Writing prompts from friends and mentors sometimes do the job. But what triggers a writer if his prompts must come from within? What I want are more sparks, more flint applied to steel, drawn from my own insights and not the prompts of others. Years back I photographed villagers in Pakistan and across Africa. That passion had me seeing the light in everything; the yellow light at dawn, roseate tones at sunset, the bruised purples of a lingering dusk. Light, evanescent light, invisible until it slices sideways through new foliage or maybe buttercups. Until it graces an old woman’s profile, telling her life story in lines and shadows. I was a danger to my friends back then, prone to slamming on the brakes without warning – “Look at that light, will you?”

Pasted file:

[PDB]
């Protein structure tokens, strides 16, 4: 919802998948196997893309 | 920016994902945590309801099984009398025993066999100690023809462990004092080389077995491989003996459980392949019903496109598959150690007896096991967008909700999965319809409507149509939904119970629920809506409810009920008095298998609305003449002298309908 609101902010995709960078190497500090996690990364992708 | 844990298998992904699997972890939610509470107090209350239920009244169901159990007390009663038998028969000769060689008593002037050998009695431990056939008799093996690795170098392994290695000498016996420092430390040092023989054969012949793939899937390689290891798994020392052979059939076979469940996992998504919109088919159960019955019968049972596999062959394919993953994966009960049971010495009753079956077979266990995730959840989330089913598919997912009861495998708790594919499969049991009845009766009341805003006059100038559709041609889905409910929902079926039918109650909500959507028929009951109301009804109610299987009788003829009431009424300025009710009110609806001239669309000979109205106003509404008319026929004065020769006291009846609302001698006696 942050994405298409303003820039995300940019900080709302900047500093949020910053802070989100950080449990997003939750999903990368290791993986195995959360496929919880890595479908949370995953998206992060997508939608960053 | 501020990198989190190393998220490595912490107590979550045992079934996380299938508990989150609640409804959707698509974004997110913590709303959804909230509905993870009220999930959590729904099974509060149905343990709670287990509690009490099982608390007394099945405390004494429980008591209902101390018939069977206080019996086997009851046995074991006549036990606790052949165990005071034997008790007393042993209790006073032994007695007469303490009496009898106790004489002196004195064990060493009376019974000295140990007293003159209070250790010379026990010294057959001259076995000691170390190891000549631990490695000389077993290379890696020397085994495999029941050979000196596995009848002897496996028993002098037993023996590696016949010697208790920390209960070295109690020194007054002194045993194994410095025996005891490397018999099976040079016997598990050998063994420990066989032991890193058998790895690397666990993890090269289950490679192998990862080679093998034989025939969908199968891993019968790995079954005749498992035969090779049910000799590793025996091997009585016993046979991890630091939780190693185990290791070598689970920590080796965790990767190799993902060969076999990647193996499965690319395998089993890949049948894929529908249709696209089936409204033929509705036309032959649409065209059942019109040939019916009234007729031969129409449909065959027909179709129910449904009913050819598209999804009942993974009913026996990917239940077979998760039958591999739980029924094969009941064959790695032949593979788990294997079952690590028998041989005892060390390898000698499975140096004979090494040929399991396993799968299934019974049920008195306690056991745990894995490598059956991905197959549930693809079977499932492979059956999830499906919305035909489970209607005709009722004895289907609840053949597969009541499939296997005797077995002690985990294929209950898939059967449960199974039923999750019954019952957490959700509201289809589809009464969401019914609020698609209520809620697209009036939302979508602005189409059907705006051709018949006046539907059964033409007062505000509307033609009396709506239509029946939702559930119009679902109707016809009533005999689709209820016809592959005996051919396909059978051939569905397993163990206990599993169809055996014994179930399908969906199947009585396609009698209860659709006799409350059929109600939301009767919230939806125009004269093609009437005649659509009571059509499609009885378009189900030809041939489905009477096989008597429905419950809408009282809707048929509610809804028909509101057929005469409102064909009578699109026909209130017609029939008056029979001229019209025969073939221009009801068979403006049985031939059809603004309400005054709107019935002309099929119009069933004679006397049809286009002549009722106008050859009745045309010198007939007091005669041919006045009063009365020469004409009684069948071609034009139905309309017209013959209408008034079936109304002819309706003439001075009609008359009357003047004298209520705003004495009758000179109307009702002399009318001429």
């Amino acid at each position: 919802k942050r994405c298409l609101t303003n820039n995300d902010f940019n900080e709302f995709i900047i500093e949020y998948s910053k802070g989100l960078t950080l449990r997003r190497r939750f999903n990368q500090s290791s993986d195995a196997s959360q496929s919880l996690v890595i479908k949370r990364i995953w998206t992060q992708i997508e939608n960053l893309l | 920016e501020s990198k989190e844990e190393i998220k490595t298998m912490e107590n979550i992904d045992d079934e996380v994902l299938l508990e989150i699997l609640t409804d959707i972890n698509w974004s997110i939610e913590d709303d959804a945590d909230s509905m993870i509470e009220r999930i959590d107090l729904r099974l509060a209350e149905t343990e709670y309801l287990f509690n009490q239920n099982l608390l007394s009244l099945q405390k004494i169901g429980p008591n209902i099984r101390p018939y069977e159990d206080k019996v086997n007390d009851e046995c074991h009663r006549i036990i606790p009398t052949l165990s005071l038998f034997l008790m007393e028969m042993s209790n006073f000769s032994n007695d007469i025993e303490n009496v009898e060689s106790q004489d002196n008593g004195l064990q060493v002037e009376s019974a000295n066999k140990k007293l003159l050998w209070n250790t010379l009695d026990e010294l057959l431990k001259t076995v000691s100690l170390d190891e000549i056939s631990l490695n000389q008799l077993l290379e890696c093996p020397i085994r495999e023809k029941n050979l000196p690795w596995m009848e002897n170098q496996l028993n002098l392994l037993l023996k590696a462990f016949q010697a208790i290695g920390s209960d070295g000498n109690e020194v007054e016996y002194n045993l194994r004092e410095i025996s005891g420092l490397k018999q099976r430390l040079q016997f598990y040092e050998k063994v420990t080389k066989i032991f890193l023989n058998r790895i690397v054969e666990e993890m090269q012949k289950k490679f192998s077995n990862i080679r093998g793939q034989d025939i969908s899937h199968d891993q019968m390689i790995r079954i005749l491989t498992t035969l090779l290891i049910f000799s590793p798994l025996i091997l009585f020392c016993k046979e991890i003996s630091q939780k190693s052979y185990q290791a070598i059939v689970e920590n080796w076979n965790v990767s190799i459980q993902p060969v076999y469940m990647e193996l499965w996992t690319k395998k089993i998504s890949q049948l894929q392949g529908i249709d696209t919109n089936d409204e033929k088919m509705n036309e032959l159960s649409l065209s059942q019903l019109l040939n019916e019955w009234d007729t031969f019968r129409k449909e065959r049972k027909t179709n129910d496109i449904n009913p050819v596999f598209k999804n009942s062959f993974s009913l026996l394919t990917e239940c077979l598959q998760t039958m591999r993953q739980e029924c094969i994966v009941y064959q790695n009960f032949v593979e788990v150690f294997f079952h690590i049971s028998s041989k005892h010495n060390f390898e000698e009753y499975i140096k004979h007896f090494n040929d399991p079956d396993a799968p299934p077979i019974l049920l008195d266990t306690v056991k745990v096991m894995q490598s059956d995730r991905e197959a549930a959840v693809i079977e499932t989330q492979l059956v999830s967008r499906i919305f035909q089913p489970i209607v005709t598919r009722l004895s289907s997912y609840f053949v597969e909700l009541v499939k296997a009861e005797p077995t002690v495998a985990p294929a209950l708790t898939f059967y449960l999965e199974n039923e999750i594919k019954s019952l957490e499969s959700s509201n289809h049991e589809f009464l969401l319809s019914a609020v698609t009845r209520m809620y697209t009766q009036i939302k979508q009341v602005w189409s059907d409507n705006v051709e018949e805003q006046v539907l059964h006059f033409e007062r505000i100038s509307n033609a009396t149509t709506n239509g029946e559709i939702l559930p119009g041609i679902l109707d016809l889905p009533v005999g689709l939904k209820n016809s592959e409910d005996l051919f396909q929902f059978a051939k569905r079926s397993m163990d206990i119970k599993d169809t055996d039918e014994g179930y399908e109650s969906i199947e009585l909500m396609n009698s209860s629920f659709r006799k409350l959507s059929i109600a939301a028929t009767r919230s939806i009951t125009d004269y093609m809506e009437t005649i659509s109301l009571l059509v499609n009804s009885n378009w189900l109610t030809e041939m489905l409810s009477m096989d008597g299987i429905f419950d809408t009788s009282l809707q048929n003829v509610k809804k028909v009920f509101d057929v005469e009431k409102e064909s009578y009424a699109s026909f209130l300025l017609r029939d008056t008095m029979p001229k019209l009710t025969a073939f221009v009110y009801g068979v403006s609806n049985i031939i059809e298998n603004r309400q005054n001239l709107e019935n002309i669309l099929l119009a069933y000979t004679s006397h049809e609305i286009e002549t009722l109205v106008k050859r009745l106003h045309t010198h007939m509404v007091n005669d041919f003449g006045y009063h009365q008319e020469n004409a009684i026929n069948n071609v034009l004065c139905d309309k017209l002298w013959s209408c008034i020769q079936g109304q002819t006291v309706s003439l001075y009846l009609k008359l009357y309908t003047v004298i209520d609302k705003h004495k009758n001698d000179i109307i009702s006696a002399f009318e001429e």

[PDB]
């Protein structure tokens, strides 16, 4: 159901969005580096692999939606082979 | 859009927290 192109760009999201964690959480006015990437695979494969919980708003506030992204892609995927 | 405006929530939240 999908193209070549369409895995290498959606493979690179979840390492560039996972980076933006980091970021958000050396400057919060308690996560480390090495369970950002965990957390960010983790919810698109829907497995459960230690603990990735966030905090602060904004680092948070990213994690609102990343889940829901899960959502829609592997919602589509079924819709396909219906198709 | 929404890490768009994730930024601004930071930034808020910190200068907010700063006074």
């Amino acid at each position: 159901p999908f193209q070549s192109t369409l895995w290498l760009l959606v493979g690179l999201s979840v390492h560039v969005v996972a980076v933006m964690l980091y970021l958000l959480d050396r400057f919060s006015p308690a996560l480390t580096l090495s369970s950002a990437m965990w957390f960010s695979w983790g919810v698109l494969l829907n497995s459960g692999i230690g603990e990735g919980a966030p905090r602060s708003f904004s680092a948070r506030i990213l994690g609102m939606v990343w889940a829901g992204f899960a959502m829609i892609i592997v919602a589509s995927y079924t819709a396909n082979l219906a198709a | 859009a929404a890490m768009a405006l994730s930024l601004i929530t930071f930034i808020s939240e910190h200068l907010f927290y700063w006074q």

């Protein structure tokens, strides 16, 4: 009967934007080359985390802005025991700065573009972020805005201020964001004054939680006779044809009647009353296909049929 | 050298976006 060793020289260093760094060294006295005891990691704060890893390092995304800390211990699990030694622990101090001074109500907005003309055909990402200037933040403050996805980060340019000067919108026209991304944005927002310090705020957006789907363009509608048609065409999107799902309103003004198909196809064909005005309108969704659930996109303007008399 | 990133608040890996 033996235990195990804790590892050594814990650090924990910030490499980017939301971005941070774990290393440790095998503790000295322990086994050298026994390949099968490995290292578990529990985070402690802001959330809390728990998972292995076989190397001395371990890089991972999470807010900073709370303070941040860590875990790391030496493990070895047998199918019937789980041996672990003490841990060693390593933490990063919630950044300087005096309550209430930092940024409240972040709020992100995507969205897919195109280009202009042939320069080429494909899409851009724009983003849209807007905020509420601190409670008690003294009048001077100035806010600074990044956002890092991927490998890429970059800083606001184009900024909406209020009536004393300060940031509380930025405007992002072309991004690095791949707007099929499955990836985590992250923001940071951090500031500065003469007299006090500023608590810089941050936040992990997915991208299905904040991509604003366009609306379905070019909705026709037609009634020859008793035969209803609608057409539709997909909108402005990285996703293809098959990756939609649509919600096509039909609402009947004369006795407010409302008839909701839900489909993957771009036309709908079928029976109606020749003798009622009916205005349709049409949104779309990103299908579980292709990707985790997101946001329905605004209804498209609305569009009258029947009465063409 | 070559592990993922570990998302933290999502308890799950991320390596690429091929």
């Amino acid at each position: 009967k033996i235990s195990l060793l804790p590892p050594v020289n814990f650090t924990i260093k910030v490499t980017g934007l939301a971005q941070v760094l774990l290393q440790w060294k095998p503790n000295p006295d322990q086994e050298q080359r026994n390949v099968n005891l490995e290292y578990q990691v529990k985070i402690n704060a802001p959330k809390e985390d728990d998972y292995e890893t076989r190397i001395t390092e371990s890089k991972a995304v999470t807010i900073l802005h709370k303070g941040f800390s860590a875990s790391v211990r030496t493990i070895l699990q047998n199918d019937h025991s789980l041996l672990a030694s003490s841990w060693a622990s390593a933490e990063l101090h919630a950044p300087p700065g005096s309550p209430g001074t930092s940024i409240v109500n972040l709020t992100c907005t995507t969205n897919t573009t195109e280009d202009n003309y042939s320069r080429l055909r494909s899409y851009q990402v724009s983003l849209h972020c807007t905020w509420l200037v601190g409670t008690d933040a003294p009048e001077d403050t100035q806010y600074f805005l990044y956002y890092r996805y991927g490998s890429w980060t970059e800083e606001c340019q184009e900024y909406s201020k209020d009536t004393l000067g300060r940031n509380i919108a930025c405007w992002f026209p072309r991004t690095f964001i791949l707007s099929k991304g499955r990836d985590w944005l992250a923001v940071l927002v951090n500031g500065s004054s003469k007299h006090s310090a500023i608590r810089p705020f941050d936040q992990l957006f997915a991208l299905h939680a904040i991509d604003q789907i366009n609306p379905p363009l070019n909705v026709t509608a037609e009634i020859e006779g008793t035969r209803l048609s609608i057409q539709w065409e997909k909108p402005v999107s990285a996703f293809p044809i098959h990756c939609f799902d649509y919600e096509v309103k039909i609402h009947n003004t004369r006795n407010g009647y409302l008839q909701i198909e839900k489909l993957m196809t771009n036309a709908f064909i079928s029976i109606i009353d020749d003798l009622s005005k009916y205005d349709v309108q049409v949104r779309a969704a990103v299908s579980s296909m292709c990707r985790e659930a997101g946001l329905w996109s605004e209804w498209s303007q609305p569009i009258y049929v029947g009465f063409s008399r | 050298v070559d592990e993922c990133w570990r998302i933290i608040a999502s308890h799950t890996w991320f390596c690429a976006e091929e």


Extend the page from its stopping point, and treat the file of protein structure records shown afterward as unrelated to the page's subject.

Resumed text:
As a writer, how can I find those special themes that make me want to hit the brakes and cry, “Did you see that?” It takes a searching soul, wandering through life with wondering eyes, always in learning mode. It takes experience, to know the contrast that points to something rare, to find garnets in the sand. It takes words enough to frame the nuance, capturing life’s butterflies in ways not seen before. Only those who live fully immersed in life can write of love from having loved, of loss from being sucked into its vacuum. I long to capture life, to hold it there inside a latticework of words, each meant to burnish memory. I yearn to share my special insights with you, my intimate stranger, my reader. That, my friend, is goad enough to drive me on, searching for the story lines of life.